Finally, as to the last question, 19: "Will you withdraw your candidacy if parliament's opinion on your appointment as Member of the Court is unfavourable?", Pentus-Rosimannus responded: "Yes, I will," meaning that although the parliament's vote is non-binding and only advisory, she would in any case withdraw if the vote went against her – the Council of the EU would not be able to compel Pentus-Rosimannus to take up the post if she opted not to.

The full text of Pentus-Rosimannus' answers to the committee's questionnaire is here.

Pentus-Rosimannus if she is appointed will replace Juhan Parts, whose term ends on December 31. Her nomination was not without controversy, mostly over the manner in which it was conducted and the extent to which she may have played a part in her own candidacy proposal – while the finance minister is responsible for nominating the ECA candidate, legislation also prevents an official from nominating themselves; in the event Rural Affairs Minister Urmas Kruuse (Reform) nominated Pentus-Rosimannus while she was out of the country at an EU-level meeting. Kruuse's deputizing for the finance minister while she was away was in and of itself standard practice.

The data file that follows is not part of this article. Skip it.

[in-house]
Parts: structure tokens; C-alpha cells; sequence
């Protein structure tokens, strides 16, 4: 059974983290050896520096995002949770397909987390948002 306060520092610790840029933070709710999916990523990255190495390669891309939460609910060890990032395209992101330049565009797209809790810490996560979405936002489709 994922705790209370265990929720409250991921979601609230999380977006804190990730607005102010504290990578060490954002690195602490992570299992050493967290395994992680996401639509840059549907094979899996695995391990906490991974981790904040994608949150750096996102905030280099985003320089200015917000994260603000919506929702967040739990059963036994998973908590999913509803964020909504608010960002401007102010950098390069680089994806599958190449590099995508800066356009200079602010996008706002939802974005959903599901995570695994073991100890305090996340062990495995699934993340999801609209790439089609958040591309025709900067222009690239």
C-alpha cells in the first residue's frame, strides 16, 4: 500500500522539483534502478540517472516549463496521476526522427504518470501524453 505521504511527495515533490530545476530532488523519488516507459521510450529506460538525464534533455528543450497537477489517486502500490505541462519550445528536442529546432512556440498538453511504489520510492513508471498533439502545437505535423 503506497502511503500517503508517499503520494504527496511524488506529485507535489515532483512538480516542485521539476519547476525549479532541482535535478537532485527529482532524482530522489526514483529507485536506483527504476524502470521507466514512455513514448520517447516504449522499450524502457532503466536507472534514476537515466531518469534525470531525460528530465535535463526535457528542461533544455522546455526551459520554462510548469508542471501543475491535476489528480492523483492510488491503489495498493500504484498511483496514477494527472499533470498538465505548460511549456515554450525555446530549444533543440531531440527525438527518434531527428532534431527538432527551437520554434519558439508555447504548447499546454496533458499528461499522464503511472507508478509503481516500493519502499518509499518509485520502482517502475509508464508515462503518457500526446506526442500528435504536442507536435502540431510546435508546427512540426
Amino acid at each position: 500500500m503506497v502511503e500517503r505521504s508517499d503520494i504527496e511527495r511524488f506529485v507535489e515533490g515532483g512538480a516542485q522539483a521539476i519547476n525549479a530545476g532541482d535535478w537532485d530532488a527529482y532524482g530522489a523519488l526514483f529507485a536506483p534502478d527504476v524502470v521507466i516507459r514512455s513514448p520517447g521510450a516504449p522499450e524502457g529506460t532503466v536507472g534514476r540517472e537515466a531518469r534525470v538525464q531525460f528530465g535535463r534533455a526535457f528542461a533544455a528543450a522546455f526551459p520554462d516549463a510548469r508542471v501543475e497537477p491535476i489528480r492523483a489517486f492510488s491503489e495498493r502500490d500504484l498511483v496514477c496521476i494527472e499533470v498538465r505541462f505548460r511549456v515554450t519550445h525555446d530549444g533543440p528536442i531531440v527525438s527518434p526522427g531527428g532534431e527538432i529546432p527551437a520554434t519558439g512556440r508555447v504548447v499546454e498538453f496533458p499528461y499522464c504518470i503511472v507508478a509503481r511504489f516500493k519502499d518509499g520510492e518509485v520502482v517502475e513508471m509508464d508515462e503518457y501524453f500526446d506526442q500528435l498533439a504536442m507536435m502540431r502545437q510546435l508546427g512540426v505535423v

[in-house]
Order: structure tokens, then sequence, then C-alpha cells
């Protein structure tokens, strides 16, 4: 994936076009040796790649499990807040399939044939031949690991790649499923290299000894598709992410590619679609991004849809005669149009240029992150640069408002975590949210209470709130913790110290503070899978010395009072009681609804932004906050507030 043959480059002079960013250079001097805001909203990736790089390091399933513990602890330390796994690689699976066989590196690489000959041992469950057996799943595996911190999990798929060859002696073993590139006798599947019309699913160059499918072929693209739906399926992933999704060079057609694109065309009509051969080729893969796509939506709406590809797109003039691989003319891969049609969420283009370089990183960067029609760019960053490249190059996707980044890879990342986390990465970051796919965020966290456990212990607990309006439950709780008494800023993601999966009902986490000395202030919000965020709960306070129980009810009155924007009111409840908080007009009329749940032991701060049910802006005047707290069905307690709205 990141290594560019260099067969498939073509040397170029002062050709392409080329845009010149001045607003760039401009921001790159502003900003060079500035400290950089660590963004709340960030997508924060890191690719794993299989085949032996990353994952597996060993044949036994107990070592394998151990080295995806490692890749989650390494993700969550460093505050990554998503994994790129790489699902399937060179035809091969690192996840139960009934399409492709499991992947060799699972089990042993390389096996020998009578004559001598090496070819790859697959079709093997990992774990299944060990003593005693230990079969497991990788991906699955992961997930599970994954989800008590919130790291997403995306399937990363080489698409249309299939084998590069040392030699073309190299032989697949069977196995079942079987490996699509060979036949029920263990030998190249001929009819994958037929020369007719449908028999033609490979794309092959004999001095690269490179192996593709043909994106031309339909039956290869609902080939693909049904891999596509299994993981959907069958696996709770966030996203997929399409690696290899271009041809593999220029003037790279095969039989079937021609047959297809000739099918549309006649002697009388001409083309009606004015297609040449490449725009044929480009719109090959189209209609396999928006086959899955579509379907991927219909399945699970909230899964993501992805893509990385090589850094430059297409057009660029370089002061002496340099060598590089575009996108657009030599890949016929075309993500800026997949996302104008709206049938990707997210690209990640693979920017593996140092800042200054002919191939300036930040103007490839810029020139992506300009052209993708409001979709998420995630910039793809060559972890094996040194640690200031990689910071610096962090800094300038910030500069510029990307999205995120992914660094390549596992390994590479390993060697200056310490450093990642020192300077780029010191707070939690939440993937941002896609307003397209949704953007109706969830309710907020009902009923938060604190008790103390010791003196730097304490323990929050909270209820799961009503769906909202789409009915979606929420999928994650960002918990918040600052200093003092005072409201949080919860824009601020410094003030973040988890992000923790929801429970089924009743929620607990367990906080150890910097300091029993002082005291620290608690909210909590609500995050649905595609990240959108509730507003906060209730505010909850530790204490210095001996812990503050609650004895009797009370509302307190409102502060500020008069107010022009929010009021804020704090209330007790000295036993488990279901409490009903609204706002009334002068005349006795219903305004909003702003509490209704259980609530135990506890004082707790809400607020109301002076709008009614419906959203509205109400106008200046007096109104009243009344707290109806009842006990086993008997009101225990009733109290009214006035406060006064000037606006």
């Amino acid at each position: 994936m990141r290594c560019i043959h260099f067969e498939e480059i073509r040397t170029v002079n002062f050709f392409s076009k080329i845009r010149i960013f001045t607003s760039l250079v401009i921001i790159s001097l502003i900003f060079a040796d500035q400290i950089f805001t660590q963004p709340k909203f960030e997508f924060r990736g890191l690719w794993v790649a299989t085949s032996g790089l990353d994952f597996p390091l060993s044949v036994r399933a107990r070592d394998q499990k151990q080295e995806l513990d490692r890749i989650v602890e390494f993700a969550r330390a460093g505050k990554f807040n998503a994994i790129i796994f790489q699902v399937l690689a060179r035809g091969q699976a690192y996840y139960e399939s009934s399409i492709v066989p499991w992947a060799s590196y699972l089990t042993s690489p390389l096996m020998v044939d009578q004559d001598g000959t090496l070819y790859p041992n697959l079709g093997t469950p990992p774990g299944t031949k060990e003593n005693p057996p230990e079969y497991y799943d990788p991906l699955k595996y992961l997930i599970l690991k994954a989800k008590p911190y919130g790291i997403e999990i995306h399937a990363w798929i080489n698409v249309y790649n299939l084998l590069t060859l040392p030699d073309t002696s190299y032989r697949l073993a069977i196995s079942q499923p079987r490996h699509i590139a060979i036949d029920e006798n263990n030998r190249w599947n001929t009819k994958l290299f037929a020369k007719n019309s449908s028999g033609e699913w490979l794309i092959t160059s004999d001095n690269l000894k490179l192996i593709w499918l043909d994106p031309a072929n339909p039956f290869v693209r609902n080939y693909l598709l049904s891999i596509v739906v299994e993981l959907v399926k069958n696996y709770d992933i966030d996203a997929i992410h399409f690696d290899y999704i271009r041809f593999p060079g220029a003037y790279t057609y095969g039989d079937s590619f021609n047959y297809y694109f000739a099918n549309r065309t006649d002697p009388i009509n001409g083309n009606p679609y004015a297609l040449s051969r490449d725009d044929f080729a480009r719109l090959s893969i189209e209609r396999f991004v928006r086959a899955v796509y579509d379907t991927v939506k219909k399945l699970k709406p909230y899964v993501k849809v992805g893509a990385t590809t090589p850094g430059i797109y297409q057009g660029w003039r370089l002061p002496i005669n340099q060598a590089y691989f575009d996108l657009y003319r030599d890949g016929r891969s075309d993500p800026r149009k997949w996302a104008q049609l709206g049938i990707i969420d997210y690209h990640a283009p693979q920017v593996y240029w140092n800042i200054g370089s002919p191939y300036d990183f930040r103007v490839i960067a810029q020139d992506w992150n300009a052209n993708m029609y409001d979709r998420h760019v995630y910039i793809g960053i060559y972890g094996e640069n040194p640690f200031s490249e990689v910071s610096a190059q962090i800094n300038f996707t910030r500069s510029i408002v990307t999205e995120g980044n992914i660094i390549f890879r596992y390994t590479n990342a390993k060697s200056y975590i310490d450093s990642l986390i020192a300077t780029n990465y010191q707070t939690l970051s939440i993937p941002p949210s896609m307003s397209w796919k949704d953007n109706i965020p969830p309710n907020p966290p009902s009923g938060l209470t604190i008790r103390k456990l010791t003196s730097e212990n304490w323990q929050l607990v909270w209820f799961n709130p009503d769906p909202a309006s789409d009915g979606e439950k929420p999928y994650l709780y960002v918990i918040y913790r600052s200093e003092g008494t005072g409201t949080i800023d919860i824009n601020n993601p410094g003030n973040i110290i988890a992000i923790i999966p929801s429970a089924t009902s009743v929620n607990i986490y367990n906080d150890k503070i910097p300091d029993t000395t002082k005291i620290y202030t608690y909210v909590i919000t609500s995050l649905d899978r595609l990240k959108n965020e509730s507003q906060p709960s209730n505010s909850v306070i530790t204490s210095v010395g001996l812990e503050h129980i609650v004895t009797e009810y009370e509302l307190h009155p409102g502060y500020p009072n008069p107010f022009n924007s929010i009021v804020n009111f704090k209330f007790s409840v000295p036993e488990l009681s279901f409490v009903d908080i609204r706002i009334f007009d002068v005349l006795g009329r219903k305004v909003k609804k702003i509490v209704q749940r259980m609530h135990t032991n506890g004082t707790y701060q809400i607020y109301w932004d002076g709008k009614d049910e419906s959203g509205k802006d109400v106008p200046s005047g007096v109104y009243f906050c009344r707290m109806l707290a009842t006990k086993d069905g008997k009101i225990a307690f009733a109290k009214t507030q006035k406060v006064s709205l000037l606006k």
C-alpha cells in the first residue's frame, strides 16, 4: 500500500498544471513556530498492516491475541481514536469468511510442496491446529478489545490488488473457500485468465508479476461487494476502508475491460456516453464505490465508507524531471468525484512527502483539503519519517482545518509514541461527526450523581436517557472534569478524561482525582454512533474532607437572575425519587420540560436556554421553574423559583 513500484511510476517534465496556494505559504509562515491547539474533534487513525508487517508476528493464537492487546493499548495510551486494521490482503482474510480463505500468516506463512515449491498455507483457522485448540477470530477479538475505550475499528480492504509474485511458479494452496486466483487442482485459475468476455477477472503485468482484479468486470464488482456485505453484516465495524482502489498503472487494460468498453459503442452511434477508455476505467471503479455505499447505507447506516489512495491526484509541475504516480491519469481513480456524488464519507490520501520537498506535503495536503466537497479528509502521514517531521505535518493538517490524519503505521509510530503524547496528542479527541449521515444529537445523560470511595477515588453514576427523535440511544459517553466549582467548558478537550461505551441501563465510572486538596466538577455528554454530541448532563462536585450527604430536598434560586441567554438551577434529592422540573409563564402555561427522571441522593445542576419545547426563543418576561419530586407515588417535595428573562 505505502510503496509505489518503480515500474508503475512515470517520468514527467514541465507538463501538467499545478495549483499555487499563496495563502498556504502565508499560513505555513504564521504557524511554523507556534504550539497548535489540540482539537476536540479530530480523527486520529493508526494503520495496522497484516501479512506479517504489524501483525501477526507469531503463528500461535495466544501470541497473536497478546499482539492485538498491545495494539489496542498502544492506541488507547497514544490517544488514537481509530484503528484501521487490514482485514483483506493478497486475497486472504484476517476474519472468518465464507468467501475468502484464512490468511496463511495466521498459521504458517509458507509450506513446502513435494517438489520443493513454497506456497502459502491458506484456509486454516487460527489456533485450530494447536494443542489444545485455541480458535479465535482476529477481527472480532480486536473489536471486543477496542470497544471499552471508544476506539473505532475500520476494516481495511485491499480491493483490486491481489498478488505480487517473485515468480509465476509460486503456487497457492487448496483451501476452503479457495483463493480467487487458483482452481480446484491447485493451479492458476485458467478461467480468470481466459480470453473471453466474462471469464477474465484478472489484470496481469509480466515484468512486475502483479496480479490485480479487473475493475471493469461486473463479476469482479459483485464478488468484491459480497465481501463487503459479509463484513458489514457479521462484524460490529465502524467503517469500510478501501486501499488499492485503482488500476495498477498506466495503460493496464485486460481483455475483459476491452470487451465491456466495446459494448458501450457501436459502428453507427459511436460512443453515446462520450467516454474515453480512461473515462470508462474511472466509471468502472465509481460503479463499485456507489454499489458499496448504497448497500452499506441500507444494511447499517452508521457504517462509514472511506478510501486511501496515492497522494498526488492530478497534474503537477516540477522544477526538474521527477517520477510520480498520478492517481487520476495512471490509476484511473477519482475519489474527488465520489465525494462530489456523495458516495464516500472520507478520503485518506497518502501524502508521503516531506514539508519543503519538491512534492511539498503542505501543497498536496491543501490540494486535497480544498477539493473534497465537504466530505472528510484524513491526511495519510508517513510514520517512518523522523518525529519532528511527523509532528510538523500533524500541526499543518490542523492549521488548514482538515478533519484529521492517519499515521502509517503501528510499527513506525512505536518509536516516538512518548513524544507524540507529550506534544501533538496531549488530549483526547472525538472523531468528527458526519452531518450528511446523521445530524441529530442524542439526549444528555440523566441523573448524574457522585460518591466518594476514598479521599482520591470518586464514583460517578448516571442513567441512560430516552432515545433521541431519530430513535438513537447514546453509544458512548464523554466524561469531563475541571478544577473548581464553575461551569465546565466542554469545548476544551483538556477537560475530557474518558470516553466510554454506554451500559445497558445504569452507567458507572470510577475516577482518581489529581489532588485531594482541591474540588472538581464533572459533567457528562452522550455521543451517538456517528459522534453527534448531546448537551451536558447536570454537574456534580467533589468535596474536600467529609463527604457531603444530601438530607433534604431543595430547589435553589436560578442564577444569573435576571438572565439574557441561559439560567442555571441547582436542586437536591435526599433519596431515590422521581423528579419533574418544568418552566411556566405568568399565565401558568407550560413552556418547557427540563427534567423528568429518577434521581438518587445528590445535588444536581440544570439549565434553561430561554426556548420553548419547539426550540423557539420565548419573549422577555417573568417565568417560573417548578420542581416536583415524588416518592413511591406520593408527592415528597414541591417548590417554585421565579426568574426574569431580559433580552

Former MEP Indrek Tarand, who once sat on the same committee which will question Pentus-Rosimannus, said he thought it unlikely that she would meet any opposition, given the circle of favors which he said exists within EU structures and the tendency towards consensus.

Pentus-Rosimannus' replacement as finance minister, Annely Akkerman (Reform), took her oath of office at the Riigikogu on Wednesday.

This article was updated to include written answers from Keit Pentus-Rosimannus to the European Parliament's Budgetary Committee.


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Editor: Andrew Whyte